•  Bean bags as work spaces
  •  It’s okay to fail – the need to embrace risk if we want to create something totally new

The program exposed local startups to international markets and startup events. Market exposure is key if one wants to build product for any market. Having the first hand international market exposure is the reason why returning foreign graduates or migrants are considered desirable as for international business. But with the right exposure even local talent can do the same. spiralation teams were given that first such exposure at NASSCOM Emerge Forum in June 2011, India. 

Since its companies were more aligned to Western markets, spiralation provided the platform for companies like Arimac, SilverLeap, Mogo and PayMedia to exhibit and attend 4YFN (4 Years From Now) event in Barcelona for the first time which is held in parallel to Mobile World Congress (MWC), the global mobile industry annual must attend event. This has been repeated since. 

Microsoft BizSpark

Building quality technology products costs money because the technology infrastructure is expensive, which a startup can ill afford. Identifying this, the spiralation team worked with Microsoft to bring this program to Sri Lanka. This was done even before it was made available to India when the program was only available in the US and Europe. This initiative with Microsoft gave their enterprise grade products free of cost to selected startups under the spiralation program. They also provided free training.

Sustaining the early troubles

  •  Statistically 95% of the startups fail within the first two to three years. 
  •  Surviving the early days is crucial to learn, pivot and achieve greatness. 
  •  Recognising this, in the early days of spiralation, small government projects worth Rs. 5 m or less were made available exclusively for spiralation companies.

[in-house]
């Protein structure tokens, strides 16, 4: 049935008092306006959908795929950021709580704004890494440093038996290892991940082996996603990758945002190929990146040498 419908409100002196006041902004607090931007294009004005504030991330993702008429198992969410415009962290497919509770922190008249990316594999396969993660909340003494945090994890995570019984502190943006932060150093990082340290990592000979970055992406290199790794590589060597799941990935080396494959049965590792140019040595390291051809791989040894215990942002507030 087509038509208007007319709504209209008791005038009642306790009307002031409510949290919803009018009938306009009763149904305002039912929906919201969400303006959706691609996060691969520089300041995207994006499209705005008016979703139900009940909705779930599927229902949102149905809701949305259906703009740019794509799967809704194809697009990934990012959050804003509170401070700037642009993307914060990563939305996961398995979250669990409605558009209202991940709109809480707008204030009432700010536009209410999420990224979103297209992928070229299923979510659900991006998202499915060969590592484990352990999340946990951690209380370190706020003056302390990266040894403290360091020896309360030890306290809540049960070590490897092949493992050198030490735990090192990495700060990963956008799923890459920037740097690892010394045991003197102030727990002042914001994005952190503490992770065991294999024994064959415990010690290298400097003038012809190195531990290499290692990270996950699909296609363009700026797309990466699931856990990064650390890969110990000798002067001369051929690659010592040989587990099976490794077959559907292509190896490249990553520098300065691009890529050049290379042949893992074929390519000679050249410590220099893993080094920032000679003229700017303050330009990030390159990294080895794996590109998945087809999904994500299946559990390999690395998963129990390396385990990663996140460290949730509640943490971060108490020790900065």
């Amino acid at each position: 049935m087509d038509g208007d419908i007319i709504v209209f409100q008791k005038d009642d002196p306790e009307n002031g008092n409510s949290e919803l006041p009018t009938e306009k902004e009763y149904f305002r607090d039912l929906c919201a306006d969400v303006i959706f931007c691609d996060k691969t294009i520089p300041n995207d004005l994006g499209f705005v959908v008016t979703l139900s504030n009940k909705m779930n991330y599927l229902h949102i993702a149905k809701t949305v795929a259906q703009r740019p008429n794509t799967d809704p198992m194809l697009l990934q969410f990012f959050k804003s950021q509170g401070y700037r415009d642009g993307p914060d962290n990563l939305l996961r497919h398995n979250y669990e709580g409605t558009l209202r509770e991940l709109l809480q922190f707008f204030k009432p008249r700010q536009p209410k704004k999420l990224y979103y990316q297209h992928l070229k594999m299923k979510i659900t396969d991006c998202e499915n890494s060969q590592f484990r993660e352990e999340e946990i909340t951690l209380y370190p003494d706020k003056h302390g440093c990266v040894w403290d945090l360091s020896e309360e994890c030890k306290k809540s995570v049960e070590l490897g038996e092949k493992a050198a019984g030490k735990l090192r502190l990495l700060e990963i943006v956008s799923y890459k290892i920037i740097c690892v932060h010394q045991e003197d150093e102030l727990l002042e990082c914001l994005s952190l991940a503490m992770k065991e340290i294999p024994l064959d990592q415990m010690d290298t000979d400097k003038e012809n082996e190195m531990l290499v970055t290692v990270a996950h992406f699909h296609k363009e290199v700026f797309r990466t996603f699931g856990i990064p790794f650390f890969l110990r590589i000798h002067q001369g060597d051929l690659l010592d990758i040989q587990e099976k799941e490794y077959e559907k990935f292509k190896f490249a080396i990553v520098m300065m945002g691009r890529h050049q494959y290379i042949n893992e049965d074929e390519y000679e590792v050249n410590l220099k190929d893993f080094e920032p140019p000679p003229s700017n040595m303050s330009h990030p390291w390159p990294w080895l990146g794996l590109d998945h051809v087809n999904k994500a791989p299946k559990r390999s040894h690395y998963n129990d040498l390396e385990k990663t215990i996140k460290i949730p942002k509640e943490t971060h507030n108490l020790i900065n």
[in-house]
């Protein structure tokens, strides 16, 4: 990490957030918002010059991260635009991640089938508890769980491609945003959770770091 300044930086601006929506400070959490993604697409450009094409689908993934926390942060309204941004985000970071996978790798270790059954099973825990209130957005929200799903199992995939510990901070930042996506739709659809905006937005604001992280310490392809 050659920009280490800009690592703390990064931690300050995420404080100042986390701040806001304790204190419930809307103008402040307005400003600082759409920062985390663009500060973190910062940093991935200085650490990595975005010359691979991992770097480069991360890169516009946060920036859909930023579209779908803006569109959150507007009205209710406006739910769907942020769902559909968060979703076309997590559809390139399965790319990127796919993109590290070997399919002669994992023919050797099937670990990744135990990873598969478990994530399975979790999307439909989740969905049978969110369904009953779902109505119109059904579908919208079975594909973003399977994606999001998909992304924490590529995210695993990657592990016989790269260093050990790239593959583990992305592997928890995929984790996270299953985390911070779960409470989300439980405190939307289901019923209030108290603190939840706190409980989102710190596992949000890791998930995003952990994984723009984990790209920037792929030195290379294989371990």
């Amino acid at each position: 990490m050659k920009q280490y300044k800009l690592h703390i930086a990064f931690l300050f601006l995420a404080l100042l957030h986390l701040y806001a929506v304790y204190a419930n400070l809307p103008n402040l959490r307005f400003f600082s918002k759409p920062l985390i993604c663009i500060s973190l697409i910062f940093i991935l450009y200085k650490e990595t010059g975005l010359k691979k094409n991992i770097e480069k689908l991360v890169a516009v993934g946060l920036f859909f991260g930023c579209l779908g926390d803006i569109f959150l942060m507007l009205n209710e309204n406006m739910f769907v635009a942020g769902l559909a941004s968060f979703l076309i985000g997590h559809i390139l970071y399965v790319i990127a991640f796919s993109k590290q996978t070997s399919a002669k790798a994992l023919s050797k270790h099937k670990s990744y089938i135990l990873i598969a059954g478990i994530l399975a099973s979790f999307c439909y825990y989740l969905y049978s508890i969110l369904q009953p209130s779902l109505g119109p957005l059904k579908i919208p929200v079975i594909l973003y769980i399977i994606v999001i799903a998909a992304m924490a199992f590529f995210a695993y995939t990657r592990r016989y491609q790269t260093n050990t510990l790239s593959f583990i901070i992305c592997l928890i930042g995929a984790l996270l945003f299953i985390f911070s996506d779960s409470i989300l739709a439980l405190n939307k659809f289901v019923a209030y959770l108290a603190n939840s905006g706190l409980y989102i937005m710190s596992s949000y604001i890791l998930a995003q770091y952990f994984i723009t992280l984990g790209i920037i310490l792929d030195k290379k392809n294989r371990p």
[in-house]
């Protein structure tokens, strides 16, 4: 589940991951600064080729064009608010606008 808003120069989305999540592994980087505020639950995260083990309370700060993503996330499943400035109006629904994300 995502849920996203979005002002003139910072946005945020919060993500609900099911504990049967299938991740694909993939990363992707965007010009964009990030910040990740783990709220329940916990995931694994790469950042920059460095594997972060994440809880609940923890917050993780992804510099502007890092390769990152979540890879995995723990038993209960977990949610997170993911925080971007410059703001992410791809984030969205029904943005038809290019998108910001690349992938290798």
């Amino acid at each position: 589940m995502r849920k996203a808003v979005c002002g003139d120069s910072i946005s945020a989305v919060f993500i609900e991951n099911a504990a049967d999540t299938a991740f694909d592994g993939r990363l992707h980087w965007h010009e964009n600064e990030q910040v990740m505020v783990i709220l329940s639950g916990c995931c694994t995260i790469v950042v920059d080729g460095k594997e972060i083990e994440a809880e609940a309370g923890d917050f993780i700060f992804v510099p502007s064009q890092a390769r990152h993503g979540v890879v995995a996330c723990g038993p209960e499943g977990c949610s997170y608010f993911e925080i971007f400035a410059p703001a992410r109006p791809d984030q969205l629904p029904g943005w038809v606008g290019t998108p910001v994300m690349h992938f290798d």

•  This was very controvertible within ICTA and the extended stakeholders’ community. But it persevered. 

spiralation’s progress since 2010

  •  Started on 31 July 2010
  •  70 startups supported to date creating 400+ jobs
  •  Four to six month program
  •  Includes funding, mentoring, training through workshops and market access
  •  Initially a grant of Rs. 500,000 per startup was provided based on milestones (term sheet). Later increased to Rs. 750,000 and then to Rs. 1 m. Now Rs. 1,500,000 is provided.
  •  In exchange for no equity

What is spiralation?

spiralation trainings:

  •  Business model canvas development
  •  Security essentials
  •  Legal essentials
  •  Finance and accounting
  •  Marketing
  •  Effective pitching
  •  UI/UX
  •  Test automation
  •  Project management
  •  Digital marketing
  •  Identifying investor mindset

spiralation scope:

The program by design was focused on developing certain types of companies which ideally accrue intellectual property. Hence companies who are aligned to such goals or have such potential are preferred. These include:

  •  Software innovations
  •  Mobile/web apps
  •  Hardware innovations
  •  Robotics
  •  IoT

spiralation evaluation process:

Given the great benefits the program provides at no cost to the accepted companies the selection process is quite intense.

Mentors and judges:

The value of the investments made by the Government is amplified by the efforts put in by the mentors and judges who have shared their valuable time willingly. Fayaz says: “I think this is priceless and has been a key reason for the program’s success. Being able to attract such personality to support at the right time and providing them with the right brief to fit each company, has been the real game changer which I think is still hard for many to replicate.”

Some of them include the who’s who of the business, technology and professional fields in the country:

  •  Fayaz Hudah 
  •  Kamil Hussain
  •  Kasthuri Sellarajah
  •  Chanaka Wickramasuriya
  •  Nissanka Weerasekera
  •  Dr. Chaminda Ranasinghe
  •  Dr. Dileepa De Silava
  •  Ramesh Shanmuganathan